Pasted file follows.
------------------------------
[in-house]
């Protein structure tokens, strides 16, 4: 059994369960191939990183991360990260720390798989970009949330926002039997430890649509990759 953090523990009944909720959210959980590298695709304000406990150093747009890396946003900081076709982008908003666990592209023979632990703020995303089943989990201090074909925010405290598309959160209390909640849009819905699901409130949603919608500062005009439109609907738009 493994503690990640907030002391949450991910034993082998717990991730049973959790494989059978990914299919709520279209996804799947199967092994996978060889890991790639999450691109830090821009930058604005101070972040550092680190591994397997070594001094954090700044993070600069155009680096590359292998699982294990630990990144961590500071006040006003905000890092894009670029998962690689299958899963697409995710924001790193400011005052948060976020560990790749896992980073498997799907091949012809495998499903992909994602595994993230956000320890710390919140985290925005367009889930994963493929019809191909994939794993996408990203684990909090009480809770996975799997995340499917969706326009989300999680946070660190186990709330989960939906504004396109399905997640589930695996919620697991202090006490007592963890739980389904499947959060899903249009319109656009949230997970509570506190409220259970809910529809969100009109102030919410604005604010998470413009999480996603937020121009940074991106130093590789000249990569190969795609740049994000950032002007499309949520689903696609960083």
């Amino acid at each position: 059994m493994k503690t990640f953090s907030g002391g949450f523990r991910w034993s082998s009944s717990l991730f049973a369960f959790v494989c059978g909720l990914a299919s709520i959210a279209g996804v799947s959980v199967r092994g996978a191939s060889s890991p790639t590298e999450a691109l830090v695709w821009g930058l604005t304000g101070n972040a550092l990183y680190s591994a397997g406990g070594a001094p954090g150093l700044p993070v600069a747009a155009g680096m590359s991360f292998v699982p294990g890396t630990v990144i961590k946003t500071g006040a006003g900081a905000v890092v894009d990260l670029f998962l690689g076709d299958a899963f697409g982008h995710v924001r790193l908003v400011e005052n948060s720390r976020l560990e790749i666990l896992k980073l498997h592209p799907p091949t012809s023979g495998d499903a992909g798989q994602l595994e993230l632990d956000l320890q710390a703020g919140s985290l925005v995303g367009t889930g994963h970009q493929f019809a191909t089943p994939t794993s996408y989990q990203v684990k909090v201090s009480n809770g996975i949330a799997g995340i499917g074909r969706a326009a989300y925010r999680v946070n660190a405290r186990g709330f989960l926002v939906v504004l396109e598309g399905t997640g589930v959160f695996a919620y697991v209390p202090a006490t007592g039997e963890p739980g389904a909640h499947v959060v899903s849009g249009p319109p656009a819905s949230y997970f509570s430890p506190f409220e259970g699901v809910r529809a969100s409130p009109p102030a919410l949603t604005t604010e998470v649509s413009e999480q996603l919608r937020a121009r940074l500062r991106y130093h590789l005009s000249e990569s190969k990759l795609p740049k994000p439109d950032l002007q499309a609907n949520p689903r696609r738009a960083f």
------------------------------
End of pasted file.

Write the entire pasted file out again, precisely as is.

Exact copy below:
[in-house]
């Protein structure tokens, strides 16, 4: 059994369960191939990183991360990260720390798989970009949330926002039997430890649509990759 953090523990009944909720959210959980590298695709304000406990150093747009890396946003900081076709982008908003666990592209023979632990703020995303089943989990201090074909925010405290598309959160209390909640849009819905699901409130949603919608500062005009439109609907738009 493994503690990640907030002391949450991910034993082998717990991730049973959790494989059978990914299919709520279209996804799947199967092994996978060889890991790639999450691109830090821009930058604005101070972040550092680190591994397997070594001094954090700044993070600069155009680096590359292998699982294990630990990144961590500071006040006003905000890092894009670029998962690689299958899963697409995710924001790193400011005052948060976020560990790749896992980073498997799907091949012809495998499903992909994602595994993230956000320890710390919140985290925005367009889930994963493929019809191909994939794993996408990203684990909090009480809770996975799997995340499917969706326009989300999680946070660190186990709330989960939906504004396109399905997640589930695996919620697991202090006490007592963890739980389904499947959060899903249009319109656009949230997970509570506190409220259970809910529809969100009109102030919410604005604010998470413009999480996603937020121009940074991106130093590789000249990569190969795609740049994000950032002007499309949520689903696609960083």
């Amino acid at each position: 059994m493994k503690t990640f953090s907030g002391g949450f523990r991910w034993s082998s009944s717990l991730f049973a369960f959790v494989c059978g909720l990914a299919s709520i959210a279209g996804v799947s959980v199967r092994g996978a191939s060889s890991p790639t590298e999450a691109l830090v695709w821009g930058l604005t304000g101070n972040a550092l990183y680190s591994a397997g406990g070594a001094p954090g150093l700044p993070v600069a747009a155009g680096m590359s991360f292998v699982p294990g890396t630990v990144i961590k946003t500071g006040a006003g900081a905000v890092v894009d990260l670029f998962l690689g076709d299958a899963f697409g982008h995710v924001r790193l908003v400011e005052n948060s720390r976020l560990e790749i666990l896992k980073l498997h592209p799907p091949t012809s023979g495998d499903a992909g798989q994602l595994e993230l632990d956000l320890q710390a703020g919140s985290l925005v995303g367009t889930g994963h970009q493929f019809a191909t089943p994939t794993s996408y989990q990203v684990k909090v201090s009480n809770g996975i949330a799997g995340i499917g074909r969706a326009a989300y925010r999680v946070n660190a405290r186990g709330f989960l926002v939906v504004l396109e598309g399905t997640g589930v959160f695996a919620y697991v209390p202090a006490t007592g039997e963890p739980g389904a909640h499947v959060v899903s849009g249009p319109p656009a819905s949230y997970f509570s430890p506190f409220e259970g699901v809910r529809a969100s409130p009109p102030a919410l949603t604005t604010e998470v649509s413009e999480q996603l919608r937020a121009r940074l500062r991106y130093h590789l005009s000249e990569s190969k990759l795609p740049k994000p439109d950032l002007q499309a609907n949520p689903r696609r738009a960083f």